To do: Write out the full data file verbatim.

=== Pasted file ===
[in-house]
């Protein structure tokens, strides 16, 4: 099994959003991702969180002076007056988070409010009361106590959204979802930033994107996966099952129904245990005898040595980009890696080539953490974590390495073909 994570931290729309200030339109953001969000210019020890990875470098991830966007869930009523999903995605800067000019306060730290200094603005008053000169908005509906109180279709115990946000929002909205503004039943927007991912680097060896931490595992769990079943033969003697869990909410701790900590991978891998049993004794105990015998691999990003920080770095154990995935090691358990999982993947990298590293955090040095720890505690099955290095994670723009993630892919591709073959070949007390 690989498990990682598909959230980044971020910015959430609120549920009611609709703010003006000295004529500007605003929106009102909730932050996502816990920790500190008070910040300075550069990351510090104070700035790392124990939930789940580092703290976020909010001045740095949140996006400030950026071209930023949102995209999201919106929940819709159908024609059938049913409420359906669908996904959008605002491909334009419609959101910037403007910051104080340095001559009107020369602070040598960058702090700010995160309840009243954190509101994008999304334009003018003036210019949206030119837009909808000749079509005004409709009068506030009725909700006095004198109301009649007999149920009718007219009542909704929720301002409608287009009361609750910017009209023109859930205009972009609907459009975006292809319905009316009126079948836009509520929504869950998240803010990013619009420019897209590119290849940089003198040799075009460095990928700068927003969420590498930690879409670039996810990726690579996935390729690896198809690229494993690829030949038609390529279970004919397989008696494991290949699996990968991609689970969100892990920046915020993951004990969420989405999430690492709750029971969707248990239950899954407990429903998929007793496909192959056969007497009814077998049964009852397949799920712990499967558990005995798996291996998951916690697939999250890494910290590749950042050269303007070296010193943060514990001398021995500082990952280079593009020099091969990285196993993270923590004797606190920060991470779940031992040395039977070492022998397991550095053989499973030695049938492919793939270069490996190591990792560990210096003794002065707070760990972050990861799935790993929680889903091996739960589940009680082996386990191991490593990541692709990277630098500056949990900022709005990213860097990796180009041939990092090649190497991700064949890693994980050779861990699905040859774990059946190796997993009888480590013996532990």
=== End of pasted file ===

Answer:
[in-house]
């Protein structure tokens, strides 16, 4: 099994959003991702969180002076007056988070409010009361106590959204979802930033994107996966099952129904245990005898040595980009890696080539953490974590390495073909 994570931290729309200030339109953001969000210019020890990875470098991830966007869930009523999903995605800067000019306060730290200094603005008053000169908005509906109180279709115990946000929002909205503004039943927007991912680097060896931490595992769990079943033969003697869990909410701790900590991978891998049993004794105990015998691999990003920080770095154990995935090691358990999982993947990298590293955090040095720890505690099955290095994670723009993630892919591709073959070949007390 690989498990990682598909959230980044971020910015959430609120549920009611609709703010003006000295004529500007605003929106009102909730932050996502816990920790500190008070910040300075550069990351510090104070700035790392124990939930789940580092703290976020909010001045740095949140996006400030950026071209930023949102995209999201919106929940819709159908024609059938049913409420359906669908996904959008605002491909334009419609959101910037403007910051104080340095001559009107020369602070040598960058702090700010995160309840009243954190509101994008999304334009003018003036210019949206030119837009909808000749079509005004409709009068506030009725909700006095004198109301009649007999149920009718007219009542909704929720301002409608287009009361609750910017009209023109859930205009972009609907459009975006292809319905009316009126079948836009509520929504869950998240803010990013619009420019897209590119290849940089003198040799075009460095990928700068927003969420590498930690879409670039996810990726690579996935390729690896198809690229494993690829030949038609390529279970004919397989008696494991290949699996990968991609689970969100892990920046915020993951004990969420989405999430690492709750029971969707248990239950899954407990429903998929007793496909192959056969007497009814077998049964009852397949799920712990499967558990005995798996291996998951916690697939999250890494910290590749950042050269303007070296010193943060514990001398021995500082990952280079593009020099091969990285196993993270923590004797606190920060991470779940031992040395039977070492022998397991550095053989499973030695049938492919793939270069490996190591990792560990210096003794002065707070760990972050990861799935790993929680889903091996739960589940009680082996386990191991490593990541692709990277630098500056949990900022709005990213860097990796180009041939990092090649190497991700064949890693994980050779861990699905040859774990059946190796997993009888480590013996532990």